# Show that (a+b+c)³ = a³ + b³ + c³ + (a+b+c)(ab+ac+bc)

As stated in the title, I'm supposed to show that $(a+b+c)³ = a³ + b³ + c³ + (a+b+c)(ab+ac+bc)$.

My reasoning: $$(a + b + c)³ = [(a + b) + c]³ = (a + b)³ + 3(a + b)²c + 3(a + b)c² + c³$$

$$(a + b + c)³ = (a³ + 3a²b + 3ab² + b³) + 3(a² + 2ab + b²)c + 3(a + b)c²+ c³$$

$$(a + b + c)³ = a³ + b³ + c³ + 3a²b + 3a²c + 3ab² + 3b²c + 3ac² + 3bc² + 6abc$$

$$(a + b + c)³ = (a³ + b³ + c³) + (3a²b + 3a²c + 3abc) + (3ab² + 3b²c + 3abc) + (3ac² + 3bc² + 3abc) - 3abc$$

$$(a + b + c)³ = (a³ + b³ + c³) + 3a(ab + ac + bc) + 3b(ab + bc + ac) + 3c(ac + bc + ab) - 3abc$$

$$(a + b + c)³ = (a³ + b³ + c³) + 3(a + b + c)(ab + ac + bc) - 3abc$$

$$(a + b + c)³ = (a³ + b³ + c³) + 3[(a + b + c)(ab + ac + bc) - abc]$$ It doesn't look like I made careless mistakes, so I'm wondering if the statement asked is correct at all.

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The statement is obviously wrong: look at it when $a=b=c=1$. –  KCd Jan 28 '13 at 14:43
You've probably not mentioned some condition? –  hjpotter92 Jan 28 '13 at 14:45
I transcribed the exercise. Found a typo or another at other parts of the book, so that's just another one of them. –  Sawyier Jan 28 '13 at 14:48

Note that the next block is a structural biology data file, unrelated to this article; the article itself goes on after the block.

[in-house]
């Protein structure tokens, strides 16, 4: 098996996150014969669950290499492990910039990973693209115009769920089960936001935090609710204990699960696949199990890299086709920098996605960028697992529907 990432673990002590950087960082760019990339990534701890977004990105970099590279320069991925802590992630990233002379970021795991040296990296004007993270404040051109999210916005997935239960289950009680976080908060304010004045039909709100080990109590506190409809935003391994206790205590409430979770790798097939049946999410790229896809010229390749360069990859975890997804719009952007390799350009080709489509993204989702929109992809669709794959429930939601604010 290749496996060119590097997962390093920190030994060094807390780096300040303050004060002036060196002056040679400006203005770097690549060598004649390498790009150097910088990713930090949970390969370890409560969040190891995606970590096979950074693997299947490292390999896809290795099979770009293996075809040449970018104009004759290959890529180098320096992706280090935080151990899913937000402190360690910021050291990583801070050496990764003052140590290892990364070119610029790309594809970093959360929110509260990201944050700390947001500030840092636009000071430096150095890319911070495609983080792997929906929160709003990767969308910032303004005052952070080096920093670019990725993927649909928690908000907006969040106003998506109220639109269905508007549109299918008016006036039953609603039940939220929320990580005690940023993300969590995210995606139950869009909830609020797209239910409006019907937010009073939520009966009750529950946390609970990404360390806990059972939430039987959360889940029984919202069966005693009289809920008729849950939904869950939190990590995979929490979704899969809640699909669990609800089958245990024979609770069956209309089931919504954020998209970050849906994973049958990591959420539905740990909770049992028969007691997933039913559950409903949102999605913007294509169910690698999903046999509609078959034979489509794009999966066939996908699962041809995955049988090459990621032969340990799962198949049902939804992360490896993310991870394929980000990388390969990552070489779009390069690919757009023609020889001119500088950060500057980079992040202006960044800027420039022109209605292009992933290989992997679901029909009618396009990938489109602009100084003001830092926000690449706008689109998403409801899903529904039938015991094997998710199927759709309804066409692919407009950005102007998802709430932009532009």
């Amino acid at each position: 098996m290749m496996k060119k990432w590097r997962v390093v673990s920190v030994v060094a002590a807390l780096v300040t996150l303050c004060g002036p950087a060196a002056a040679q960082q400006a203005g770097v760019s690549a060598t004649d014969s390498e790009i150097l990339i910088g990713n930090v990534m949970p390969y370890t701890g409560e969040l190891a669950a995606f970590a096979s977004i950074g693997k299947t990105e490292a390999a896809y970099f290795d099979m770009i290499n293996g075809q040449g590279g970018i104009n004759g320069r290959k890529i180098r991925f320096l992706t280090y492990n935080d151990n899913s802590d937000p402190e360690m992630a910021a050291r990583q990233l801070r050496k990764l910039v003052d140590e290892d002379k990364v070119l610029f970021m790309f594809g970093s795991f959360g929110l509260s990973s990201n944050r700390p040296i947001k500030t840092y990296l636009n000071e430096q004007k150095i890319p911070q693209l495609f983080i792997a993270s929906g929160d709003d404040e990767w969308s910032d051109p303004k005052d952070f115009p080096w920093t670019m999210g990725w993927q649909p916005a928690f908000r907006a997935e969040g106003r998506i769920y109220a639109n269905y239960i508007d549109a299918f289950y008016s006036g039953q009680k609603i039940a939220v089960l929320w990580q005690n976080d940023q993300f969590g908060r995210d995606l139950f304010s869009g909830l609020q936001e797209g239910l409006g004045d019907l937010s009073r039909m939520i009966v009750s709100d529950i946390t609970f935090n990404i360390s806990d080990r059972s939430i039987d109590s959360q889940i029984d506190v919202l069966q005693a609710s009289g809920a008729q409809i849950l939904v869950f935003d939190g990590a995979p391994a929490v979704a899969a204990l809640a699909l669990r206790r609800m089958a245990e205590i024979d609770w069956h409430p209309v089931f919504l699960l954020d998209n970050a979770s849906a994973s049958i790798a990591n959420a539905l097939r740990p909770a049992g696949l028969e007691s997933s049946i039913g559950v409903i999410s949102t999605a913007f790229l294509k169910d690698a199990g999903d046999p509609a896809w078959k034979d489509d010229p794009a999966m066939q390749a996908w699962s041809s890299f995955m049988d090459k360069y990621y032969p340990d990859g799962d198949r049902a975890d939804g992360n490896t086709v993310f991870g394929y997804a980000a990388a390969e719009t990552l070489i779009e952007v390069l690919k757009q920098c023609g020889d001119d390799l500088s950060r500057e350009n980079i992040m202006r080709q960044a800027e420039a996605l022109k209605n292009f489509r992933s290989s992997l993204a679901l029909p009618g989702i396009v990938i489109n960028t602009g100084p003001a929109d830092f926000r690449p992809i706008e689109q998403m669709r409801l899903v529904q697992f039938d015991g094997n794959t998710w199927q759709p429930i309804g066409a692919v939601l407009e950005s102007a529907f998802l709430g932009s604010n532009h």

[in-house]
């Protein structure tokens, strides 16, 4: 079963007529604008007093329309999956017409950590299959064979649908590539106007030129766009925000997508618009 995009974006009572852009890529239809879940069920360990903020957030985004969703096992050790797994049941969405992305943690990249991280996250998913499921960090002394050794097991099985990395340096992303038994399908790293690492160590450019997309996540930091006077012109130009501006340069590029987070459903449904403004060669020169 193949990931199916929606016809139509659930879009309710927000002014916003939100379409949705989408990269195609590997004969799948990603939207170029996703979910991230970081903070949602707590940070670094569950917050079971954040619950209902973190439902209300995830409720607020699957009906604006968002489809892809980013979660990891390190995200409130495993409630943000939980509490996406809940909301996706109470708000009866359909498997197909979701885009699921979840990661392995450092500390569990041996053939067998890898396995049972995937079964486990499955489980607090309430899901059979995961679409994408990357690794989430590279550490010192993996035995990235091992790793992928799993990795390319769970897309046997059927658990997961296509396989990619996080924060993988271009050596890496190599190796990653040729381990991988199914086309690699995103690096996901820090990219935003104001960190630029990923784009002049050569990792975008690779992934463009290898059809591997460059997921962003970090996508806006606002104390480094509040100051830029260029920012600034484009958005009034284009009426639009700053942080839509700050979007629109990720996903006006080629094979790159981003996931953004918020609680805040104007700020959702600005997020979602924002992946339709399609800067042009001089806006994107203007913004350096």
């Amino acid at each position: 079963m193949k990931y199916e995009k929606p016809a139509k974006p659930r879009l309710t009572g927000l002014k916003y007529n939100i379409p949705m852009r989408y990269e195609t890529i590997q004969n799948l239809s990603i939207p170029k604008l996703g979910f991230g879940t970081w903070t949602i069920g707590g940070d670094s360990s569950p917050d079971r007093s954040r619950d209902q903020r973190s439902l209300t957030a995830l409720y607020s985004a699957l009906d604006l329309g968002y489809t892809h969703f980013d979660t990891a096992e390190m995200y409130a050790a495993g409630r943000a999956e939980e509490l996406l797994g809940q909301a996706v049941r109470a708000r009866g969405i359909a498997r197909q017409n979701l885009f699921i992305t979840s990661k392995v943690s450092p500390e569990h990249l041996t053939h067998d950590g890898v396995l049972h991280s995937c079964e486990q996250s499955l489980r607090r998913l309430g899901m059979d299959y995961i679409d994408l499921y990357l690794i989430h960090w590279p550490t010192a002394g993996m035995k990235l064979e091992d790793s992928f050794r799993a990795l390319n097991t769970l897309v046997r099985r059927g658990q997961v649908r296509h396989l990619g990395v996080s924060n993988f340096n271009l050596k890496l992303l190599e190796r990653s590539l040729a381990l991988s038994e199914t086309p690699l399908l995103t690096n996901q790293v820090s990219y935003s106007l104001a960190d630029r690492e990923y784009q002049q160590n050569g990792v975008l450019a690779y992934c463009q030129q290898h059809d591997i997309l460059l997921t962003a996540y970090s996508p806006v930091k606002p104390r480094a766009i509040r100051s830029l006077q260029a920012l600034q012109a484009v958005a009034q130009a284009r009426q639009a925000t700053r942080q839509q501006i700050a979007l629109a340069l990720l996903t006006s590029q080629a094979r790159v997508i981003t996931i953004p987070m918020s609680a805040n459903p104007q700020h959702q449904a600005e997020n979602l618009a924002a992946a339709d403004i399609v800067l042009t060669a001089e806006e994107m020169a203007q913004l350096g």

If it helps the final statement in your derivation looks correct. –  kaine Jan 28 '13 at 15:12

In general, $$a^n+b^n+c^n = \sum_{i+2j+3k=n} \frac{n}{i+j+k}\binom {i+j+k}{i,j,k} s_1^i(-s_2)^js_3^k$$

where $s_1=a+b+c$, $s_2=ab+ac+bc$ and $s_3=abc$ are the elementary symmetric polynomials.

In the case that $n=3$, the triples possible are $(i,j,k)=(3,0,0),(1,1,0),$ and $(0,0,1)$ yielding the formula:

$$a^3+b^3+c^2 = s_1^3 - 3s_2s_1 + 3s_3$$

which is the result you got.

In general, any symmetric homogeneous polynomial $p(a,b,c)$ of degree $n$ can be written in the form:

$$p(a,b,c)=\sum_{i+2j+3k=n} a_{i,j,k} s_1^i s_2^j s_3^k$$

for some constants $a_{i,j,k}$.

I've often thought Fermat's Last Theorem was most interesting when stated as a question about these polynomials. One statement of Fermat can be written as:

If $p$ is an odd prime, then $a^n+b^n+c^n=0$ if and only if $a+b+c=0$ and $abc=0$.

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Take $a=b=c=1$, you will find that that the expression is not correct.
You have a missing factor of $3$ on the right. –  O.L. Sep 9 '13 at 23:11